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he National Security Agency is gathering nearly 5 billion records a day on the whereabouts of cellphones around the world, according to top-secret documents and interviews with U.S. intelligence officials, enabling the agency to track the movements of individuals — and map their relationships — in ways that would have been previously unimaginable.
The records feed a vast database that stores information about the locations of at least hundreds of millions of devices, according to the officials and the documents, which were provided by former NSA contractor Edward Snowden. New projects created to analyze that data have provided the intelligence community with what amounts to a mass surveillance tool.
A central feature of each of these tools is that they do not rely on knowing a particular target in advance, or even suspecting one. They operate on the full universe of data in the NSA’s FASCIA repository, which stores trillions of metadata records, of which a large but unknown fraction include locations.
The most basic analytic tools map the date, time, and location of cellphones to look for patterns or significant moments of overlap. Other tools compute speed and trajectory for large numbers of mobile devices, overlaying the electronic data on transportation maps to compute the likely travel time and determine which devices might have intersected.
To solve the problem of undetectable surveillance against CIA officers stationed overseas, one contractor designed an analytic model that would carefully record the case officer’s path and look for other mobile devices in steady proximity.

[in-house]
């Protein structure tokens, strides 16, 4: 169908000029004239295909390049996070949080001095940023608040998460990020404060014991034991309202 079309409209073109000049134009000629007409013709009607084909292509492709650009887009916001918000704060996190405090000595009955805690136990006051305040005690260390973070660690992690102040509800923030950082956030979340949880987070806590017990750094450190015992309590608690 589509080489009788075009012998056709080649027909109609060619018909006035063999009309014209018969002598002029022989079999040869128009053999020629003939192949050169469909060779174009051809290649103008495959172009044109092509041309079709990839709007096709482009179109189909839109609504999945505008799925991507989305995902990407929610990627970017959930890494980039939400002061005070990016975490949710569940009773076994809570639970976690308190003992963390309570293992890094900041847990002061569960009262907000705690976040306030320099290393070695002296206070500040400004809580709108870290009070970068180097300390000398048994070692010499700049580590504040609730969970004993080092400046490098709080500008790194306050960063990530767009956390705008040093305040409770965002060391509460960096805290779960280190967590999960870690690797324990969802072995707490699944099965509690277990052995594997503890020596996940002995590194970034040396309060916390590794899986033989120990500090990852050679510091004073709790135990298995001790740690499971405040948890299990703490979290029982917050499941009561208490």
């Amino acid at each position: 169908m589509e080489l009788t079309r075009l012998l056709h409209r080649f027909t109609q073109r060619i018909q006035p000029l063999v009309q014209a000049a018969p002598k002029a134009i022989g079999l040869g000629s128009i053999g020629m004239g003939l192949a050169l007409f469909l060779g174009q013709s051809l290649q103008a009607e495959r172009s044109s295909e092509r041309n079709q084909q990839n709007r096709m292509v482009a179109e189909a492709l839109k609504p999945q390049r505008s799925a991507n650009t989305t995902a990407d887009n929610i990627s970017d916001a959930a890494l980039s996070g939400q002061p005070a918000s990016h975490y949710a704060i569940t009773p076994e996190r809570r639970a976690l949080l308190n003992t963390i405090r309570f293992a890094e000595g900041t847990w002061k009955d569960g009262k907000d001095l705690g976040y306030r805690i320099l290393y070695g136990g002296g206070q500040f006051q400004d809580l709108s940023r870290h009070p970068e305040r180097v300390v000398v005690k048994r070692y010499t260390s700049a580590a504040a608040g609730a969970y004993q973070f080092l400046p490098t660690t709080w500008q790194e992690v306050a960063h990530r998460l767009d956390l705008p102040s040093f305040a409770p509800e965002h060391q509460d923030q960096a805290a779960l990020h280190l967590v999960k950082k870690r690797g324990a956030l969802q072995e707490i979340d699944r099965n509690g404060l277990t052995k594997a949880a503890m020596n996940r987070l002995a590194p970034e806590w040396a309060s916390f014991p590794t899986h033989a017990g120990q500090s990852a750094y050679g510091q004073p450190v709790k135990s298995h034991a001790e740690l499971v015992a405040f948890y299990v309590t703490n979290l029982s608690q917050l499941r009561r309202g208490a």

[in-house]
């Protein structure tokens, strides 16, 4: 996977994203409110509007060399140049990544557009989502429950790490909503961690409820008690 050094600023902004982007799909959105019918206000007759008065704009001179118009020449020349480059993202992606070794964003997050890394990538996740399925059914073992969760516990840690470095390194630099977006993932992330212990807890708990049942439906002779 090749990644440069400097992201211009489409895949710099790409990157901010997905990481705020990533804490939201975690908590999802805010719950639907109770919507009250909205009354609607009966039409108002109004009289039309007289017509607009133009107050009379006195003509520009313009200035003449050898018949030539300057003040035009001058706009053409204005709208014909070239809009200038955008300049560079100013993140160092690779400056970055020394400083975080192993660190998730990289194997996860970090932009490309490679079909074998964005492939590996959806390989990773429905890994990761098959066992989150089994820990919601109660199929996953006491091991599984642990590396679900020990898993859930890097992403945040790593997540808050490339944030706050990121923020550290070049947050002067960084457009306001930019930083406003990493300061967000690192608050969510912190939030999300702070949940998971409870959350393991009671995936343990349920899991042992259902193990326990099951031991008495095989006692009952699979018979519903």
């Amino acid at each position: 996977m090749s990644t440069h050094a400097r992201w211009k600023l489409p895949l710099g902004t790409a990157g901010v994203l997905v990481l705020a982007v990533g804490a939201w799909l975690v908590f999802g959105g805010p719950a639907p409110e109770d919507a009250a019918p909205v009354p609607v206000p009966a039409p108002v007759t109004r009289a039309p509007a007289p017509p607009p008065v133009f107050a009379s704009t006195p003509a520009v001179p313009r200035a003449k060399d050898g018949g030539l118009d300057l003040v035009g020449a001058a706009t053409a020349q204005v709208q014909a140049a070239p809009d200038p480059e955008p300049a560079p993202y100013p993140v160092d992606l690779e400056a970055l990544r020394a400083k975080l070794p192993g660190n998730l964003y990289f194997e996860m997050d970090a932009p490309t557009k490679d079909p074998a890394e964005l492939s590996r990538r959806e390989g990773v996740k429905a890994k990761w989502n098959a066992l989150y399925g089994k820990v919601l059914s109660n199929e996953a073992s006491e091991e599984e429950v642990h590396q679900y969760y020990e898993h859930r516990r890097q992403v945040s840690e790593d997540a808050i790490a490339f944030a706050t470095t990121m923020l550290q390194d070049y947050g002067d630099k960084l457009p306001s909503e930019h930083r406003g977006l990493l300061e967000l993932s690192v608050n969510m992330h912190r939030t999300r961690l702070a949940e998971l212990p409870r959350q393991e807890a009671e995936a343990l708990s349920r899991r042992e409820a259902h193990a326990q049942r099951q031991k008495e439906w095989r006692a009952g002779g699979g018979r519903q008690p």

reply to post by rickm
AS soon as Putin is done reading them we can have them back...
In an interview with The New York Times, Snowden said he handed over all the documents he had obtained to journalists during his stay in Hong Kong. The newspaper posted its story on its website Thursday.
Snowden said he did not retain copies of the documents and did not take them to Russia "because it wouldn't serve the public interest," the Times reported. He said his familiarity with China's intelligence abilities allowed him to protect the documents from Chinese spies while he was in Hong Kong.
"There's a zero percent chance the Russians or Chinese have received any documents," he said.
Snowden's leaks of highly classified material have resulted in numerous news stories about U.S. surveillance activities at home and abroad and sparked debate about the legality of those activities and the privacy implications for average Americans.